Difference between ICSI & IVFDr Chinmayie R
Fertility treatments can seem very confusing especially if you’ve started out searching for treatments that are best for you. Here we consider how IVF and ICSI differ, and when ICSI would be recommended as opposed to conventional IVF.
What is IVF?
IVF places your eggs with prepared sperm in culture media within a laboratory dish. The sperm will naturally penetrate the egg leading to fertilisation overnight. The resulting embryos will develop in an incubator for three to five days. Your embryos are monitored by an embryologist and the best will be chosen for transfer to your womb.
What is ICSI?
With Intra-Cytoplasmic Sperm Injection (ICSI) a single sperm is selected by an embryologist, taken up in a fine glass needle, and injected directly into each egg. Your fertilised egg (embryo) is then transferred into your womb in the same way as an IVF cycle.
Similarities and differences of IVF and ICSI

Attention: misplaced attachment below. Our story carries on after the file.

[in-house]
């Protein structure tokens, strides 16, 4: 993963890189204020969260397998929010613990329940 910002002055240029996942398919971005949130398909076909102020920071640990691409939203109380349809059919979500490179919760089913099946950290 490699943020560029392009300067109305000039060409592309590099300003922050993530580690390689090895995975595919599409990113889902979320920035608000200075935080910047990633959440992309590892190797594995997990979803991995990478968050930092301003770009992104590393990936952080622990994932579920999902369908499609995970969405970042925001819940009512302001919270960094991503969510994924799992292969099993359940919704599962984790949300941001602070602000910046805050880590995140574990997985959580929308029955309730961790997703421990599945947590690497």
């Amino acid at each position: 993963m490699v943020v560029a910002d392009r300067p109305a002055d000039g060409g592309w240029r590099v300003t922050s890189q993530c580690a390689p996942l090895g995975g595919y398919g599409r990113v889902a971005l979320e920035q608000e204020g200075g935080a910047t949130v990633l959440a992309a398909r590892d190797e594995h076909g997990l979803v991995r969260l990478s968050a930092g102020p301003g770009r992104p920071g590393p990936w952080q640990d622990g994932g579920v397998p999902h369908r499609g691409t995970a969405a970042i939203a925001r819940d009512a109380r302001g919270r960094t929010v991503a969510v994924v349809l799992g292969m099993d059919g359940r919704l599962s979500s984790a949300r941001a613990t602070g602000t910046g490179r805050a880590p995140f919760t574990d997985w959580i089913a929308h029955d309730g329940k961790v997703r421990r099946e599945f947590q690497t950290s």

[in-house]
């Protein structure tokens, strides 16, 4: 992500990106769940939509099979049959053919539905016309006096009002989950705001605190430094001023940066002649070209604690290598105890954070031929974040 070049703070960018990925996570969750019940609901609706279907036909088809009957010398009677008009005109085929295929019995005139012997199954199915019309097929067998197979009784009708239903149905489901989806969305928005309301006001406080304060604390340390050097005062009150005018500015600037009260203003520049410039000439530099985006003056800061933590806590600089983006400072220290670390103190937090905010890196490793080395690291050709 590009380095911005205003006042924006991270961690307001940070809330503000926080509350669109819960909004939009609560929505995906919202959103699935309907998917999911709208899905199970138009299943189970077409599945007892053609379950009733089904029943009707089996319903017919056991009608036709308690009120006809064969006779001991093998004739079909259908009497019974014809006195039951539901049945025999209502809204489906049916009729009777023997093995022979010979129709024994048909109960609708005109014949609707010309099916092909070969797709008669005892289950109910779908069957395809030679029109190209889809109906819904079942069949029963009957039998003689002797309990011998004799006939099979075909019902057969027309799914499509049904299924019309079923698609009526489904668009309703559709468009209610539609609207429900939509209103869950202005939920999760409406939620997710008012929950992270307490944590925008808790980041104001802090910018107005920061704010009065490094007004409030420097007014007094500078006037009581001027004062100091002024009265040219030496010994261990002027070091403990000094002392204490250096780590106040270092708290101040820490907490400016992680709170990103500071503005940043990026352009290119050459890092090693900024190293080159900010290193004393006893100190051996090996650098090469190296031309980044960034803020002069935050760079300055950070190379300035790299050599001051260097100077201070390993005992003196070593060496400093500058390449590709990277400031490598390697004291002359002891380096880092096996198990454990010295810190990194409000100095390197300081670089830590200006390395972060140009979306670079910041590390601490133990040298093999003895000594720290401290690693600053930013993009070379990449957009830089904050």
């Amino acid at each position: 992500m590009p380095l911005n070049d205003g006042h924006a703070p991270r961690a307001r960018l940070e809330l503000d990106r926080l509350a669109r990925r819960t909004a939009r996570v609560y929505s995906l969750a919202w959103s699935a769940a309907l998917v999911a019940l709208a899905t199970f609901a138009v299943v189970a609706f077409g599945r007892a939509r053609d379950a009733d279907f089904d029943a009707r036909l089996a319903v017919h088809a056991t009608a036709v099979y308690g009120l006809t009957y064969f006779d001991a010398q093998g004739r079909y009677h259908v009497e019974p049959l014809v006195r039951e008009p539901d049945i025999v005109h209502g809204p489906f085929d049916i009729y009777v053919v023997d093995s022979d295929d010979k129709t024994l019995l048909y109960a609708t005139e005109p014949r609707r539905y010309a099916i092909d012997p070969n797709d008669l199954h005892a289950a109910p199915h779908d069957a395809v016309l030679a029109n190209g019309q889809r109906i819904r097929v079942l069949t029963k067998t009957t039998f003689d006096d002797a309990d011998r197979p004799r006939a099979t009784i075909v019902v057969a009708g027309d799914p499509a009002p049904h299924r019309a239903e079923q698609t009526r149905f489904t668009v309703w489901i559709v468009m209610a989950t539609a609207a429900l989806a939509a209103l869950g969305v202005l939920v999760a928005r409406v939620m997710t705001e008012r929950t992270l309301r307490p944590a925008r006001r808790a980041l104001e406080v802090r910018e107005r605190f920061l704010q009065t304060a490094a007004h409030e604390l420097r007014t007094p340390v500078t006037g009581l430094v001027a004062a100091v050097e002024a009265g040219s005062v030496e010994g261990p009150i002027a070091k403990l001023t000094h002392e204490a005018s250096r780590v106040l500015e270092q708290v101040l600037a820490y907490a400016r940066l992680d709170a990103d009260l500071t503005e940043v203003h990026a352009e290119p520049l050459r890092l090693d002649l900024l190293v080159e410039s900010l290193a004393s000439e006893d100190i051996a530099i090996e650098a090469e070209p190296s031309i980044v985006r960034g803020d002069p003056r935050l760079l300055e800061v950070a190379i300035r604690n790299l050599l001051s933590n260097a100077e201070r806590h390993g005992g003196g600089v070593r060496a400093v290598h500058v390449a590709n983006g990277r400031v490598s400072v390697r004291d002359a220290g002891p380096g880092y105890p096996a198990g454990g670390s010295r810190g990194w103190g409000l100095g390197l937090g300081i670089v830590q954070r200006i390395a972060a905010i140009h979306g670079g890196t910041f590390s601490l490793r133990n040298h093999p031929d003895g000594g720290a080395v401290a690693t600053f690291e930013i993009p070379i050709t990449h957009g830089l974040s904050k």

ICSI is similar to IVF as eggs and sperm are collected from each partner or donor. On the day of egg collection, an embryologist inseminates the eggs and the following day selects out those that are fertilised. They are kept and monitored in an incubator for up to five days and the best embryos are transferred into your womb to implant.
ICSI differs from IVF as each egg is individually injected with a single sperm, bypassing the stage where the sperm has to naturally penetrate the egg.
When is ICSI used?
ICSI is used if the sperm is unlikely to fertilise an egg naturally. This may be when:
• Sperm count is very low
• Sperm can’t move properly
• Sperm has a high rate of abnormality
• Sperm is retrieved directly from the epididymis (PESA) or the testicles (TESA), from the urine, or by electro-ejaculation
• There are high levels of antibodies in the semen
• Previous IVF treatment has resulted in failed fertilisation
• Sperm has been frozen
What ICSI offers
ICSI offers men with very few sperm (oligospermia), no sperm (azoospermia) in their semen but has had successful surgical retrieval of sperm, or high numbers of abnormal sperm that are unable to fertilise an egg, the chance of having their own genetic child with their partner. For patients using frozen sperm, or who have had a previous failed cycle due to low fertilisation, it also offers the chance of achieving a pregnancy.
The decision on whether the patient has to go for IVF or ICSI will be taken by the clinician and the embryologist. Sometimes in cases that look ripe for IVF, ICSI is preferred. When is ICSI used?
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